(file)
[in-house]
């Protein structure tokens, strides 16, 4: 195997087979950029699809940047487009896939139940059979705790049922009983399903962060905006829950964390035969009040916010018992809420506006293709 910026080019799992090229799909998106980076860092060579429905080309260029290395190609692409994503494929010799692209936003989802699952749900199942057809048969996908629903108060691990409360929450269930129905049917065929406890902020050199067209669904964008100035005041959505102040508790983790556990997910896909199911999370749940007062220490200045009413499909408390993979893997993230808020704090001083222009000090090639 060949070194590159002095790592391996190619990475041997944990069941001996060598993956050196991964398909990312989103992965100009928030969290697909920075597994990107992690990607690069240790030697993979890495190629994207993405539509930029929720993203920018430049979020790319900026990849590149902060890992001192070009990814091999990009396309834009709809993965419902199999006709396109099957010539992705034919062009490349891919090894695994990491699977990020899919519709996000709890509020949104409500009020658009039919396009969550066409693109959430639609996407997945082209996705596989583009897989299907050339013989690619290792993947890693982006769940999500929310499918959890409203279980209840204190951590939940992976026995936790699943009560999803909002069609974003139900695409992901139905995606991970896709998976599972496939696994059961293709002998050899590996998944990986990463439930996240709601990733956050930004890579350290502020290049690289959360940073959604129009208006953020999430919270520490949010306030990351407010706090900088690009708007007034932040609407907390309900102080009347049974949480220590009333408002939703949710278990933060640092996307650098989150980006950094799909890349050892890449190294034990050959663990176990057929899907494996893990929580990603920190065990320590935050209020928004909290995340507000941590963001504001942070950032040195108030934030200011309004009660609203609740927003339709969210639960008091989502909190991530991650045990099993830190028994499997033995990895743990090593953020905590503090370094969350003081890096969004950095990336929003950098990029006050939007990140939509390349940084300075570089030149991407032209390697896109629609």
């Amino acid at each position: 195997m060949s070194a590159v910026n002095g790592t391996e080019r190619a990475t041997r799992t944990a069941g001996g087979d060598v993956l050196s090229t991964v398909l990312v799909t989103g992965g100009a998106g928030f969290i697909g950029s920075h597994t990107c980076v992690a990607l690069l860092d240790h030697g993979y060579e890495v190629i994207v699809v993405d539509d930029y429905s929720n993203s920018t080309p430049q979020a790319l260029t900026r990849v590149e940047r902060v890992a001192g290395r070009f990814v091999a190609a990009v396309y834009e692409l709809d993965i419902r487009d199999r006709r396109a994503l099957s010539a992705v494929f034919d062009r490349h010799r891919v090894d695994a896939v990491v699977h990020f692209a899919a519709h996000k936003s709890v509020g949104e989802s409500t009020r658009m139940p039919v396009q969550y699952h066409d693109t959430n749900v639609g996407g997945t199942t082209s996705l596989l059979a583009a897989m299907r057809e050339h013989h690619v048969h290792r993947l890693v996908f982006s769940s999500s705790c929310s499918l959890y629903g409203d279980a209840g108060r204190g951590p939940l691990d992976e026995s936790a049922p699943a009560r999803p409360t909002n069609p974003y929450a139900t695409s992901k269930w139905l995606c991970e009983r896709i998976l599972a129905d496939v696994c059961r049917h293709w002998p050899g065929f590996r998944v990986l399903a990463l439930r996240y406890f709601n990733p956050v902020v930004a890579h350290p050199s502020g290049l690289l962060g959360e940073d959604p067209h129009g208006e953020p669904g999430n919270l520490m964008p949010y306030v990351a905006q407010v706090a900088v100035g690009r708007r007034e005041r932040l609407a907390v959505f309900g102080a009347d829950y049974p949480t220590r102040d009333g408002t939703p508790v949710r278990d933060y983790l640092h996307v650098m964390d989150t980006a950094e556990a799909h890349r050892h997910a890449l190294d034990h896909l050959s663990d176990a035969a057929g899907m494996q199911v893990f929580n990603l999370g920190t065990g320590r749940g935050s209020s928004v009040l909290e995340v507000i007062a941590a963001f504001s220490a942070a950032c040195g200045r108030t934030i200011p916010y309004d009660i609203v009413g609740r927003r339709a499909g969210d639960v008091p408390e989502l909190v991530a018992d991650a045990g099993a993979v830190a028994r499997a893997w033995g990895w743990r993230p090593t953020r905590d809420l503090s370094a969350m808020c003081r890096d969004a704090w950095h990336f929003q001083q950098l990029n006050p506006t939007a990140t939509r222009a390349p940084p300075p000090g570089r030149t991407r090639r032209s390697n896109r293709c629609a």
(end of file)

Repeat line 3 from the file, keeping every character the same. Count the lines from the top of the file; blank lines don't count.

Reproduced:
């Amino acid at each position: 195997m060949s070194a590159v910026n002095g790592t391996e080019r190619a990475t041997r799992t944990a069941g001996g087979d060598v993956l050196s090229t991964v398909l990312v799909t989103g992965g100009a998106g928030f969290i697909g950029s920075h597994t990107c980076v992690a990607l690069l860092d240790h030697g993979y060579e890495v190629i994207v699809v993405d539509d930029y429905s929720n993203s920018t080309p430049q979020a790319l260029t900026r990849v590149e940047r902060v890992a001192g290395r070009f990814v091999a190609a990009v396309y834009e692409l709809d993965i419902r487009d199999r006709r396109a994503l099957s010539a992705v494929f034919d062009r490349h010799r891919v090894d695994a896939v990491v699977h990020f692209a899919a519709h996000k936003s709890v509020g949104e989802s409500t009020r658009m139940p039919v396009q969550y699952h066409d693109t959430n749900v639609g996407g997945t199942t082209s996705l596989l059979a583009a897989m299907r057809e050339h013989h690619v048969h290792r993947l890693v996908f982006s769940s999500s705790c929310s499918l959890y629903g409203d279980a209840g108060r204190g951590p939940l691990d992976e026995s936790a049922p699943a009560r999803p409360t909002n069609p974003y929450a139900t695409s992901k269930w139905l995606c991970e009983r896709i998976l599972a129905d496939v696994c059961r049917h293709w002998p050899g065929f590996r998944v990986l399903a990463l439930r996240y406890f709601n990733p956050v902020v930004a890579h350290p050199s502020g290049l690289l962060g959360e940073d959604p067209h129009g208006e953020p669904g999430n919270l520490m964008p949010y306030v990351a905006q407010v706090a900088v100035g690009r708007r007034e005041r932040l609407a907390v959505f309900g102080a009347d829950y049974p949480t220590r102040d009333g408002t939703p508790v949710r278990d933060y983790l640092h996307v650098m964390d989150t980006a950094e556990a799909h890349r050892h997910a890449l190294d034990h896909l050959s663990d176990a035969a057929g899907m494996q199911v893990f929580n990603l999370g920190t065990g320590r749940g935050s209020s928004v009040l909290e995340v507000i007062a941590a963001f504001s220490a942070a950032c040195g200045r108030t934030i200011p916010y309004d009660i609203v009413g609740r927003r339709a499909g969210d639960v008091p408390e989502l909190v991530a018992d991650a045990g099993a993979v830190a028994r499997a893997w033995g990895w743990r993230p090593t953020r905590d809420l503090s370094a969350m808020c003081r890096d969004a704090w950095h990336f929003q001083q950098l990029n006050p506006t939007a990140t939509r222009a390349p940084p300075p000090g570089r030149t991407r090639r032209s390697n896109r293709c629609a």